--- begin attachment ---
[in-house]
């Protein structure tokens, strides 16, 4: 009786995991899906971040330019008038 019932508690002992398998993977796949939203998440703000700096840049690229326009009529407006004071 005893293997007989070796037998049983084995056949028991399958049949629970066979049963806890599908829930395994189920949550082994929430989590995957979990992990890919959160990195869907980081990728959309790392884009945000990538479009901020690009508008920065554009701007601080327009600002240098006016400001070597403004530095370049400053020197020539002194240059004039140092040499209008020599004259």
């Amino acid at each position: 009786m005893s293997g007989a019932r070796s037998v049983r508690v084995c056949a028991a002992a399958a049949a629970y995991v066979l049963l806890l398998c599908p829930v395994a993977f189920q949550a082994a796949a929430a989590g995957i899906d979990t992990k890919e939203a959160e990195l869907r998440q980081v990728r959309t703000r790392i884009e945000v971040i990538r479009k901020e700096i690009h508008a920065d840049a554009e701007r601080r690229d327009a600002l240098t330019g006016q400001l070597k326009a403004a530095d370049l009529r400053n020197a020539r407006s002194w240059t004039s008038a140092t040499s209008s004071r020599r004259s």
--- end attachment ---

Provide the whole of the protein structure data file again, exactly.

[in-house]
């Protein structure tokens, strides 16, 4: 009786995991899906971040330019008038 019932508690002992398998993977796949939203998440703000700096840049690229326009009529407006004071 005893293997007989070796037998049983084995056949028991399958049949629970066979049963806890599908829930395994189920949550082994929430989590995957979990992990890919959160990195869907980081990728959309790392884009945000990538479009901020690009508008920065554009701007601080327009600002240098006016400001070597403004530095370049400053020197020539002194240059004039140092040499209008020599004259």
């Amino acid at each position: 009786m005893s293997g007989a019932r070796s037998v049983r508690v084995c056949a028991a002992a399958a049949a629970y995991v066979l049963l806890l398998c599908p829930v395994a993977f189920q949550a082994a796949a929430a989590g995957i899906d979990t992990k890919e939203a959160e990195l869907r998440q980081v990728r959309t703000r790392i884009e945000v971040i990538r479009k901020e700096i690009h508008a920065d840049a554009e701007r601080r690229d327009a600002l240098t330019g006016q400001l070597k326009a403004a530095d370049l009529r400053n020197a020539r407006s002194w240059t004039s008038a140092t040499s209008s004071r020599r004259s």